SANTA MARIA, Calif. – Police investigating a notorious, homicidal gang in Santa Maria issued a fake press release that now has news organizations up in arms. The chief credited the nurse with saving two men by deceiving gang members who wanted to kill them. The misinformation was criticized by news organizations that reported it as fact according to the LA Times.

Using wiretaps and surveillance, police learned that cousins, Jose Santos Melendez, 22, and Jose Marino Melendez, 23, members of a rival gang who lost another cousin to violence seven months earlier, were about to be killed, Santa Maria Police Chief Ralph Martin said.

Police concluded they would expose their long-running Operation Matador if they made arrests, so they took the Melendez cousins into protective custody before the MS-13 hit men arrived.

Knowing how gangs operate, the police believed the would-be killers might harm family members if they thought the men were in hiding, so they produced a bogus press release saying they were arrested for identity theft and turned over to immigration authorities. In reality, detectives eavesdropping on the deadly MS-13 gang raced to the home of the two cousins in nearby Guadalupe and took them into protective custody after learning hit men were on their way there.

The wiretap confirmed the ruse was successful. After MS-13 gang members returned the next day looking for the cousins, police overheard a phone conversation with them discussing the news report that the men had been arrested for identity theft.

Chief Martin said it bought investigators three weeks to gather evidence that led to the arrest of 17 gang members on charges of 10 murders and plots to kill eight others, including the two cousins, who remain protected.

The misleading press release issued in February was discovered in court documents and reported only this week by the Santa Maria Sun.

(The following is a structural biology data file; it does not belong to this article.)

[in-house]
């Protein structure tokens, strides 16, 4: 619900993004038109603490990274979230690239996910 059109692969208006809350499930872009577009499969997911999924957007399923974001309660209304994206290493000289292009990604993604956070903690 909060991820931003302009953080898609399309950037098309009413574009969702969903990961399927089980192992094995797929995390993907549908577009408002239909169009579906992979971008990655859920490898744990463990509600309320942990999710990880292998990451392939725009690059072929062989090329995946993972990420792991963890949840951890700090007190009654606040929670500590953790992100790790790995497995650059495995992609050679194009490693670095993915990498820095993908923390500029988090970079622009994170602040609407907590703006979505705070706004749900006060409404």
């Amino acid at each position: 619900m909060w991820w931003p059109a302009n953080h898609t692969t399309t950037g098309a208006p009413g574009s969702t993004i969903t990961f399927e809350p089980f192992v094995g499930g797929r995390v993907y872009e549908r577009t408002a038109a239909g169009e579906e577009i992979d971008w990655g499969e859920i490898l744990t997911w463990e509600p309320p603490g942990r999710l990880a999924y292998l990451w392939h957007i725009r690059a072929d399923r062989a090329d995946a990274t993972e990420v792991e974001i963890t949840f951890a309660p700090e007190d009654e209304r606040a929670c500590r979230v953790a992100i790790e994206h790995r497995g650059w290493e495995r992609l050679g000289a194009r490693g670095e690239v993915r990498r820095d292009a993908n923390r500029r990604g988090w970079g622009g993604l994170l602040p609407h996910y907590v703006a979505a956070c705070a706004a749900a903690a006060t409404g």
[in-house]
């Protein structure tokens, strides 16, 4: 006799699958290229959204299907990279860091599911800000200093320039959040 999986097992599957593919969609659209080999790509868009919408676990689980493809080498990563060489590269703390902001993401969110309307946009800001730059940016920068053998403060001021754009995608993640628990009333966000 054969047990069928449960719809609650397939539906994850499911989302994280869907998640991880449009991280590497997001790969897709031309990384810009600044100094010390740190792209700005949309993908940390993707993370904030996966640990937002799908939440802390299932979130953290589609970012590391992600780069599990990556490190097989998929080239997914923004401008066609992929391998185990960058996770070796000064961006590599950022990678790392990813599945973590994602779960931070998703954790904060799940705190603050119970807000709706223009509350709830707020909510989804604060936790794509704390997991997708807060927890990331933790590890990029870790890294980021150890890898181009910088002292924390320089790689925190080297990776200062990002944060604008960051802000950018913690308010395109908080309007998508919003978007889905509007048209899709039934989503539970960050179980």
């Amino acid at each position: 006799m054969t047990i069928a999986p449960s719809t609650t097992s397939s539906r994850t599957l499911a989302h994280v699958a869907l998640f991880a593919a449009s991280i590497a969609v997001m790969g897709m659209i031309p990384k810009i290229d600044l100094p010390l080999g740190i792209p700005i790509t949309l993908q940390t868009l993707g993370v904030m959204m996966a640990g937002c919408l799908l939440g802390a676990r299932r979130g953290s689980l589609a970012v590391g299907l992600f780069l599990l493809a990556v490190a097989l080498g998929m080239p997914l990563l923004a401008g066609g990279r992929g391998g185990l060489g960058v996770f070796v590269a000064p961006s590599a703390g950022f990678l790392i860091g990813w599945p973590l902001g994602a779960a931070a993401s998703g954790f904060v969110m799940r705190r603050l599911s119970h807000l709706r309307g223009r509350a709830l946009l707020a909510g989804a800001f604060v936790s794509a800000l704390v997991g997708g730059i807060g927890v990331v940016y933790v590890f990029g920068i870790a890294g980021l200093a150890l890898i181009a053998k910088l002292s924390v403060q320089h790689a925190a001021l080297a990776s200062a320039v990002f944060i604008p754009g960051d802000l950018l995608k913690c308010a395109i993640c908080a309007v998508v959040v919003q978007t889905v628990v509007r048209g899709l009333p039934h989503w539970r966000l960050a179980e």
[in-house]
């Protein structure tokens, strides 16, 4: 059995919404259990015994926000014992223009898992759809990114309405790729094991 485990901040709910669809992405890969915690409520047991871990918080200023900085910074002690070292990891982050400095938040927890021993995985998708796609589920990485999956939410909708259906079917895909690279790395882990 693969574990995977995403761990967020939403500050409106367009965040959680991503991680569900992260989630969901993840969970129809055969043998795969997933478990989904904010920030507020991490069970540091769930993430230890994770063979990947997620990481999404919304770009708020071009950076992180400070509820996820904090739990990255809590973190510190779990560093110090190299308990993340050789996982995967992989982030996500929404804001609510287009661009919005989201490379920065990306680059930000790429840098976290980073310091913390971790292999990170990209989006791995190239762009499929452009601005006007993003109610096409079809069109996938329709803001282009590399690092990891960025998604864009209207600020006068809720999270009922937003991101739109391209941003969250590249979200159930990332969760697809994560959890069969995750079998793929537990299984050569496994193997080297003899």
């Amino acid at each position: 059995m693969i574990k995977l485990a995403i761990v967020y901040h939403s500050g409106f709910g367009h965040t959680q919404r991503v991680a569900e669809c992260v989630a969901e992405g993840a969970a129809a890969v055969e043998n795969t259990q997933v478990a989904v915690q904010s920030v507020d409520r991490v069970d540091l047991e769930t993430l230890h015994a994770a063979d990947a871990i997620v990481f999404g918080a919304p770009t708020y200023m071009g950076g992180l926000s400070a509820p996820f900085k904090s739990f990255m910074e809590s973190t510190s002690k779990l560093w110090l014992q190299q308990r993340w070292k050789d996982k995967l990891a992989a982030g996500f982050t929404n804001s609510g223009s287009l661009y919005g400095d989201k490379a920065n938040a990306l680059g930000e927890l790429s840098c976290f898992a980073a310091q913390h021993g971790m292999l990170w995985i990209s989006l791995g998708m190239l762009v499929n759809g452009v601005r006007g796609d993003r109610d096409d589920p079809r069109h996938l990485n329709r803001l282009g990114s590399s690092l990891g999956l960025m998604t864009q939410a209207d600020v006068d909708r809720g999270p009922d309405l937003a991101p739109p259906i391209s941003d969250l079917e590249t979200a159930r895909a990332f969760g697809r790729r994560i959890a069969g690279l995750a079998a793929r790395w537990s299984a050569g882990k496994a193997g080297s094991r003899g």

The newspaper and local television stations were unaware the information was false when they reported the Melendez cousins had been arrested by authorities.

Kendra Martinez, news director at KSBY-TV, said she was “deeply troubled” that police misled the public and news organizations.

“While we strongly support the police department’s efforts to protect citizens in harm’s way, we are concerned this type of deception can erode the basic trust of our residents and viewers,” Martinez said.

Chief Martin defended the rare tactic when it came to light, saying he had never done such a thing in his 43-year career, but he wouldn’t rule out doing it again.

“It was a moral and ethical decision, and I stand by it,” Martin said Friday. “I am keenly aware and sensitive to the community and the media. I also had 21 bodies lying in the city in the last 15 months.”

Martin said he’s taken some flak from news media, but he has also received about two-dozen supportive calls. “I think if they were in my shoes they would have done the same thing,” he said.

Jonathan Kotler, a professor at the USC Annenberg journalism school, said there was nothing illegal about what police did, but it could raise questions about the department’s future credibility. “If the press cries foul here, saying they were led astray by a false release, then you’ve got the press being angry about being misled,” Kotler said. “But on the other hand, the cops would say, ‘But look, we saved lives.’ In that kind of PR battle, who do you think comes off looking better, the press or the police?”

“They used a public system paid for with public dollars to present false information to the public,” said Marga Cooley, managing editor of the Santa Maria Times.

Being overlooked by the media is the alternative. Should the Santa Maria Police Department compromise who knows how many months of work, and allow two people to be murdered? Would that appease them? And if you are a citizen residing in Santa Maria, are you hurt by the deception, or appreciative that your local police department is pulling out the stops to get murderous thugs off the street?

Martin said he did not make the decision lightly as the murder rate has soared in the central coast city of about 110,000 that typically has three to four homicides a year.

If this investigation were a game of high stakes poker, the Santa Maria Police Department laid down a royal flush, and there was no cheating involved. The dealer simply did not like being an unwitting participant.